Delaware Town Misses Red Flags In Pedophilia Case
RENEE MONTAGNE, host:
In a small beach town in Delaware, pediatrician Earl Bradley was arrested last December. He now faces more than 500 counts of sexually abusing more than 100 of his very young patients. An independent report has now found that authorities in Delaware failed the families in the town of Lewes where there were suspicions for years before Bradley's arrest. The contents of this story are disturbing. It's reported by NPR's Jamie Tarabay.
JAMIE TARABAY: Breathtaking, that's what Widener University�School�of�Law Dean Linda Ammons called the allegations against Bradley in their numbers and in their depravity. And the worst part, she says, is that there were red flags everywhere that people could've used to prevent so much pain.
Dean LINDA AMMONS (Widener University�School�of�Law): A mass tragedy of this magnitude may have been preempted if the individuals directly involved had been alert, less willing to give Bradley the benefit of the doubt, and if they had scrupulously followed the law.
TARABAY: Ammons spent four months investigating the Bradley case. She says she spoke to nearly 70 people, looking into what she called perhaps the pedophilia case of the century. Not everyone was happy to speak, and some wouldn't even acknowledge their role in the case.
Dean AMMONS: I did have a name, but when I checked that name, I could not get confirmation about that party as to whether or not he or she was the actual person involved.
TARABAY: That person was a Delaware state judge. Ammons found he refused to sign a search warrant of Bradley's office in 2008. The judge did offer to sign an arrest warrant, but that was never followed up. And there were others. A doctor who referred to Bradley as a pedophile in police and media reports was advised by his lawyer not to participate in the investigation.
Ammons inquiry found that no one mandated by Delaware law to report child abuse had forwarded information about Bradley to state agencies as required. Her list includes police, prosecutors and medical professionals.
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TARABAY: But that is little comfort to people in Lewes, where Bradley's BayBees Pediatrics sits on the coastal highway. Once almost a theme park, the toys are all now stashed away, the tiny carousel boarded up from view. Parents overwhelmed by guilt and shame are trying to face the town that wonders how anyone could've left a child alone with that man.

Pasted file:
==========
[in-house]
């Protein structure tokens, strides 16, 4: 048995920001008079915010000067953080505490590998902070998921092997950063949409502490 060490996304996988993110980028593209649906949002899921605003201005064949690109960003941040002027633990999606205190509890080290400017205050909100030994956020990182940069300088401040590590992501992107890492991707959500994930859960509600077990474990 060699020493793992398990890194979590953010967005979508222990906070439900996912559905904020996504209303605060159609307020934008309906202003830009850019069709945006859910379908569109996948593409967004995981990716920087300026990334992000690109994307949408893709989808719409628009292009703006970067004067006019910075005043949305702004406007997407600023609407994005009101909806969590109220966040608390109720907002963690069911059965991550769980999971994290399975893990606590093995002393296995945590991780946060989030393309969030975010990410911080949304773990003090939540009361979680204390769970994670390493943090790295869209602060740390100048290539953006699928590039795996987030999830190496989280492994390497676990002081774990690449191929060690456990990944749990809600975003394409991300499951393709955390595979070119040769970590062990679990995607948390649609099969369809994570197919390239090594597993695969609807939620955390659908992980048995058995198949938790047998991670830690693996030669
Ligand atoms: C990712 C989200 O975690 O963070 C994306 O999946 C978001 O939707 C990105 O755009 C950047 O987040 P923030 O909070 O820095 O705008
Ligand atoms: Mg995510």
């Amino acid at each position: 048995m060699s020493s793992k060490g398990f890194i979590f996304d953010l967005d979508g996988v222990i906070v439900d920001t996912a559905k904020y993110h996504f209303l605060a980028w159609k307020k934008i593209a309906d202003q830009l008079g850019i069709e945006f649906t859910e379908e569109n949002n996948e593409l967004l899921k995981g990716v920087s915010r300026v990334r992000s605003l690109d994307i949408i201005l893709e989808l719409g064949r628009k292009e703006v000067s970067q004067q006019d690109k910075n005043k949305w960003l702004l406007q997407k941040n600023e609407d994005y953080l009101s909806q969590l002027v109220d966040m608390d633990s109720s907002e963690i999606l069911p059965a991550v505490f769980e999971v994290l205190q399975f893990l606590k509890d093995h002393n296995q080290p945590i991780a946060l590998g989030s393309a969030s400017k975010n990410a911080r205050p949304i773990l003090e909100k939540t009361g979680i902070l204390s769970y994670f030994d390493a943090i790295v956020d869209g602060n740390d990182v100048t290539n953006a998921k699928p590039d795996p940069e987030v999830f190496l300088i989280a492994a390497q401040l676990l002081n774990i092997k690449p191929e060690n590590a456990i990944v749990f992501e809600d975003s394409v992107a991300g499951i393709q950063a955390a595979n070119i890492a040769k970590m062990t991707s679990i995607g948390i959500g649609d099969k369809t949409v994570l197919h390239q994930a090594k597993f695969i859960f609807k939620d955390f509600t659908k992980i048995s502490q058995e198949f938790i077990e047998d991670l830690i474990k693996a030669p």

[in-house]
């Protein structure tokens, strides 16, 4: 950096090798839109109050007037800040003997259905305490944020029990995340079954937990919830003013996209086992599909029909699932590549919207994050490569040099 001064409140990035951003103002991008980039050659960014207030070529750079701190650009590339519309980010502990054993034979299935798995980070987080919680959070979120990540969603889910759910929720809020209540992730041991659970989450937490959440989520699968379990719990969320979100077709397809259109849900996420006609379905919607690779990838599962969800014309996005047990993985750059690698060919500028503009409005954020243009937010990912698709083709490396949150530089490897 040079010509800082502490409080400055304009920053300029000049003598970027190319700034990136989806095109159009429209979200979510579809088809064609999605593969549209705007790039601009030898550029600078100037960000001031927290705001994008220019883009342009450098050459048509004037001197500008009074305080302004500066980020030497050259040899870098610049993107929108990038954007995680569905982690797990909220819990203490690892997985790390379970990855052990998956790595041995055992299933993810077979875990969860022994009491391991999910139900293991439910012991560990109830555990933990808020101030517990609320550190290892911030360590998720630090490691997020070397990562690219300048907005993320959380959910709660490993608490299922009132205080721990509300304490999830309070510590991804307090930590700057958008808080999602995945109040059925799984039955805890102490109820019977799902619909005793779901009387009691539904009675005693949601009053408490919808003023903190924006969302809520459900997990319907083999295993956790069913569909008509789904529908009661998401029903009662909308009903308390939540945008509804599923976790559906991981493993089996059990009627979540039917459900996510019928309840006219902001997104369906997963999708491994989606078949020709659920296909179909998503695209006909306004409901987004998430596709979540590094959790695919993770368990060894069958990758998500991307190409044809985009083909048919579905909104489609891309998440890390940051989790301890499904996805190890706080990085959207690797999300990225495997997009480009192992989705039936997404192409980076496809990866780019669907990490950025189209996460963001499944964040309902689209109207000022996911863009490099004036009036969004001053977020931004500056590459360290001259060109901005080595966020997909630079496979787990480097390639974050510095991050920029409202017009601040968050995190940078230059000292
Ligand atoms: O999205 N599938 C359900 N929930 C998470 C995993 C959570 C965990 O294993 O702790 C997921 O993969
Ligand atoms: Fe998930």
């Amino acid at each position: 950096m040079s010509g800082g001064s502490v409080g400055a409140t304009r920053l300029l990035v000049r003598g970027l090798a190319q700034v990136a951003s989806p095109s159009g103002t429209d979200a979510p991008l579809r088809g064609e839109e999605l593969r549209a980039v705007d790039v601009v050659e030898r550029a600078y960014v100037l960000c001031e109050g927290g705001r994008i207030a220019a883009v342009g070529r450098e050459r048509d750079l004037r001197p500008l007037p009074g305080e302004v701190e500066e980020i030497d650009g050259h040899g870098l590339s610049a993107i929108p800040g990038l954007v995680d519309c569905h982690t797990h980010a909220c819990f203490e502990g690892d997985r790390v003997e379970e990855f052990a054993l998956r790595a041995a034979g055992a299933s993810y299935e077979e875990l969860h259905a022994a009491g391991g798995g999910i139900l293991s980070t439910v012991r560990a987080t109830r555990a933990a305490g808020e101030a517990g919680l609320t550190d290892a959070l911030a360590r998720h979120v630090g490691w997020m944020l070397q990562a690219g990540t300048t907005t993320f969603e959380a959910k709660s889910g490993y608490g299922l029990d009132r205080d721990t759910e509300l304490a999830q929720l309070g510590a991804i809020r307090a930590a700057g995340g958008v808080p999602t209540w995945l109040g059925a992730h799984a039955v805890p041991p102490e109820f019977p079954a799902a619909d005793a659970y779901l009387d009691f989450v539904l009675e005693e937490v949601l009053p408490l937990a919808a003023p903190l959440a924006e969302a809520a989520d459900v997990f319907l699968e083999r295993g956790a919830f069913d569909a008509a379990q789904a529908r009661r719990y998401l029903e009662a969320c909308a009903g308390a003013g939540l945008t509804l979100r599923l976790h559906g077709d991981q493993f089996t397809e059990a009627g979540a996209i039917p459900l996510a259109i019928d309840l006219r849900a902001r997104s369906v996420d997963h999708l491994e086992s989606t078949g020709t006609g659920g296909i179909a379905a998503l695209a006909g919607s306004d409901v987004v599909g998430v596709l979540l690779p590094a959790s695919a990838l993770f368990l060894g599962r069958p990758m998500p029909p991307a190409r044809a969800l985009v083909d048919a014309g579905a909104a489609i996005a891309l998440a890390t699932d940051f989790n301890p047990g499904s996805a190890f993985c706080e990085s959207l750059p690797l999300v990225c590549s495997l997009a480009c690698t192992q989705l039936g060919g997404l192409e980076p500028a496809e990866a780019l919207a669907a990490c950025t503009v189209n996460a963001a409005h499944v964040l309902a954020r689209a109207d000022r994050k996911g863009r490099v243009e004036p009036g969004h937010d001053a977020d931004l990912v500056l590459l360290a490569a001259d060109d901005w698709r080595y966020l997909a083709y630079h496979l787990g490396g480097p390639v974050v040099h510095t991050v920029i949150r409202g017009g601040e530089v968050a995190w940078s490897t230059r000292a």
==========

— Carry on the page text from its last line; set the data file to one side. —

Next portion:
Candace Shetzler is an occupational therapist. She never met Earl Bradley, but remembers a recent town meeting for parents who patronized his practice.
Ms. CANDACE SHETZLER (Occupational Therapist): Hearing those people and some of their personal stories was really just eye-opening. Sometimes I don't even think it maybe wasn't a bad choice. It was just in that split second, you chose to let your child go get a lollipop while you dealt with your other child. You turned away for one second to answer the phone.
TARABAY: And in some cases, that is allegedly all it took for Bradley to get the children alone. Authorities also charged Bradley molested children even as he was examining them in the presence of their parents or grandparents. Toddlers going in for sore throats or flu shots would have physical exams.
Mr. MICHAEL KELLEY (Office Administrator, Lewes Schools): Hi, Jamie.
While the authorities continue their investigations, people in Lewes are making changes. Mike Kelley is central office administrator for the area schools. He's now revising curriculum that teaches children about good touch and bad touch.
Mr. KELLEY: Unfortunately, part of the teaching is that, well, if it's a doctor or a nurse or if your parents are with you, then it's okay. So we, you know, obviously, we've got to go back and look at that.
TARABAY: It's not clear if the Ammons inquiry will result in charges against the many officials blamed. The Delaware Attorney General's Office is conducting its own investigation into who knew and could bring charges. At the same time, the governor is meeting with state legislators to see what laws can be amended or created to guard against future abuse. And the Attorney General's Office is also working on its case against Bradley, who remains in jail on a cash bail that is now set at nearly $5 million. He is expected to go to trial next February.
Jamie Tarabay, NPR News.
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